The plant room has been cleaned out again—for what I hope will be the last time. It is looking better and better but there is still much work to do. Last weekend the compact fluorescent light that has been keeping my plants alive for a few years popped and blew out. That’s one more unexpected garden expense that needs to be attended to but it’s worth it! That room is cheerful during the dreary and rainy months because of that light and those plants bring so much life into the dead of winter.

This is probably the reason why Mona (the partially feral cat) lives in that room now. She’s always loved it back there but now it’s her room—at least that is until is warms up enough to be outside all day.

Yesterday I made it outside for a bit. It was the first work I’d done in the garden in a long time. My health has not been great. I had a bad infection for several weeks last month but I toughed it out and am ok now. I’m amazed by how easily I lose my strength and conditioning. I feel strong when I exercise regularly and walk a lot but after a few months off I feel as though I have to begin all over again.

Luckily, it’s worth it. The benefits of exercise for me are undeniable. Nothing makes chronic pain go away more than exercise. I guess it really is important to stay limber.

Happy (early) St Patrick’s Day!

Since I won’t be here again until after Monday I thought I’d leave you with this. I was born an Annie, and internally, I’ll always be a little redhead named Annie. There’s just a wee bit of Irish in me, can you tell? And I do love the color green, now don’t I?

(This post is dedicated to Father Cathal Brennan. RIP I still miss you very much.)
My mom with Father Brennan.

Houseplant Season and a Few Fried Slugs

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Oxalis triangularis.
It’s houseplant season and recently I’ve been busy. I hope to clean up a few neglected plants on Sunday.
Working over 40 hours a week with two part-time jobs is challenging physically but it’s rewarding otherwise.
I’m happy right now and it feels different. I’m adjusting. I’m changing.
I wish I could say more about my caretaking job with the elderly—and the amazing people I continue to meet—but I’m sworn to secrecy due to privacy.
It is safe to say that I’ve met a few green thumbs during the last few weeks. Many are physically too delicate to garden now so I tell them about gardens instead and they tell me about the gardens they’ve known. It is a wonderful way to interact with people whom you don’t know well. One woman used to be involved in an ikebana group. We were fast friends.
We tend to talk about the weather a lot and animals. I’ve heard many great stories. It will be good for me to continue the work—at least for now.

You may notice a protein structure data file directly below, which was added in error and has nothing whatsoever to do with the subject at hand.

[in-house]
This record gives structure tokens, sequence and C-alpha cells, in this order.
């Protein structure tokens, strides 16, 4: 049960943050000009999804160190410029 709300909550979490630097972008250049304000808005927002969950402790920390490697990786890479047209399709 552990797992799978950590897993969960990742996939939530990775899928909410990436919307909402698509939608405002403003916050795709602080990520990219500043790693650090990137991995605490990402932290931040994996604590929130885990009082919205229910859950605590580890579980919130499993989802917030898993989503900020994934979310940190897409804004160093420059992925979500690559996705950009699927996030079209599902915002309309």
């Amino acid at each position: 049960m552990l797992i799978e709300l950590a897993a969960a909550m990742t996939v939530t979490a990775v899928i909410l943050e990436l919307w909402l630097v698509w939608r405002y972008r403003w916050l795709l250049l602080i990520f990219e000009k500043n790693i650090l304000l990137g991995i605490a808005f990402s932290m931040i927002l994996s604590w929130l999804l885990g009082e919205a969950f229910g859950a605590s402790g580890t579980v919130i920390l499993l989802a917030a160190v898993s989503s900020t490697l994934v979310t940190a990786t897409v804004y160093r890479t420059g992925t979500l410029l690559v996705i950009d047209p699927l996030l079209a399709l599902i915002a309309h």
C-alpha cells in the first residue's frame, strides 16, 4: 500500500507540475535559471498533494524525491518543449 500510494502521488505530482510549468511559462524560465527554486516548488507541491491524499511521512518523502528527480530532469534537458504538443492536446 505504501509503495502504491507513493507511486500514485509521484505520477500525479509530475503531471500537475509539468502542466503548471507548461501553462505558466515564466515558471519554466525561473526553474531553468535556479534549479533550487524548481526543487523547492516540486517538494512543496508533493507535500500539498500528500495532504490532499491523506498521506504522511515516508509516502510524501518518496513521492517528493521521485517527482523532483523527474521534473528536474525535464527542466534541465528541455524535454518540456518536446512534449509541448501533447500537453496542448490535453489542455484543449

There are two elderly cats here at home. It is not their favorite season. Luckily I’m earning more money now so I can purchase special items for them. Hopefully they’ll be watching me sow some seeds soon.
I keep talking about it. I keep threatening to do it. Working is more important for now. Learning two new jobs is challenging. I at least am very confident about how to germinate seeds. That’s reassuring and it feels good to be confident about something.
Last weekend we went to my parents’ house again out by the coast. It felt like a work weekend because we were both writing NaNoWriMo novels.
This week I stopped writing mine temporarily due to swelling and hand pain. My story is writing itself and I’ve stepped back to better control the time I put into it. Something snapped and clicked inside of me while I was at the beach last weekend. Suddenly I saw how I write. I’ve never enjoyed writing fiction much but it’s clicked with me.
My book has a lot of plants and gardening in it. So I’m kind of writing about plants right now. It’s just not so obvious to anyone here visiting the blog.
John and I really like visiting my parents’ house near Astoria. He enjoys cooking and the stillness while I tend to wander in the woods. This last trip I was working too hard though. I’m looking forward to having more fun next time.
For a break we drove over to Astoria and went out to lunch and then walked the streets of our other favorite town in Oregon.
I should have taken pictures of our meal but we ate it all too quickly. Looks like I have a good reason to go back now, don’t you agree?
John has a relative with a boat moored in the Astoria so we walked over to look at it. There were old Victorians for sale as well and a few of those caught our eye.
But it is houseplant season and I’m back in Portland now. It’s been a long week and in addition to caregiving I’ve been writing a lot of content for a cooking blog. I’m still in awe of the fact that I’m being paid to write quality content for someone else as a ghost blogger. I really like the woman I’m working for and cooking is so fulfilling for me.
I’m still struggling with food photography and am setting up a home studio here for it but I will write more on that later. What’s great is that I can also let some of that food spill over onto this blog too.
Tomorrow I’m off to the Portland Farmers Market to get a wide selection of wild mushrooms. Expect some recipes soon…